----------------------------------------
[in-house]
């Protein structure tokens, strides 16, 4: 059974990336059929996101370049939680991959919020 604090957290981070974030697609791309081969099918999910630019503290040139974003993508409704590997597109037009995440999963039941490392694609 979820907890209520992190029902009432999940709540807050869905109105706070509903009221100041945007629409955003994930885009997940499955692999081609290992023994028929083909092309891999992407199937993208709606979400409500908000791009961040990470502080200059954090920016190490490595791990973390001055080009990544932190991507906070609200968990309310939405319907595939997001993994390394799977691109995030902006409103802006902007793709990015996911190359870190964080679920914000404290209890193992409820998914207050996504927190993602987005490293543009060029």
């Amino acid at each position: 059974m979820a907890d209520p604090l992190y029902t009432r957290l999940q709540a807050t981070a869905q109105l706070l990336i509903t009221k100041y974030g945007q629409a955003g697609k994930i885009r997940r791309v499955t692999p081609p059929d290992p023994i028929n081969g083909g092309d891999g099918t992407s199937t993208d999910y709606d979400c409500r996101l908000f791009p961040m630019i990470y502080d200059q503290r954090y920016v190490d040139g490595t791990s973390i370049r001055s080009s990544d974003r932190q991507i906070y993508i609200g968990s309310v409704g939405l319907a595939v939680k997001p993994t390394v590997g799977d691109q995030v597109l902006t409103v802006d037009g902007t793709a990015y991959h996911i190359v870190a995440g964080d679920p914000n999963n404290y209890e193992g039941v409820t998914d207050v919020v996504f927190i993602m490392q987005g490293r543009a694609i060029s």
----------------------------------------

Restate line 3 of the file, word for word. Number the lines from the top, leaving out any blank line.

């Amino acid at each position: 059974m979820a907890d209520p604090l992190y029902t009432r957290l999940q709540a807050t981070a869905q109105l706070l990336i509903t009221k100041y974030g945007q629409a955003g697609k994930i885009r997940r791309v499955t692999p081609p059929d290992p023994i028929n081969g083909g092309d891999g099918t992407s199937t993208d999910y709606d979400c409500r996101l908000f791009p961040m630019i990470y502080d200059q503290r954090y920016v190490d040139g490595t791990s973390i370049r001055s080009s990544d974003r932190q991507i906070y993508i609200g968990s309310v409704g939405l319907a595939v939680k997001p993994t390394v590997g799977d691109q995030v597109l902006t409103v802006d037009g902007t793709a990015y991959h996911i190359v870190a995440g964080d679920p914000n999963n404290y209890e193992g039941v409820t998914d207050v919020v996504f927190i993602m490392q987005g490293r543009a694609i060029s």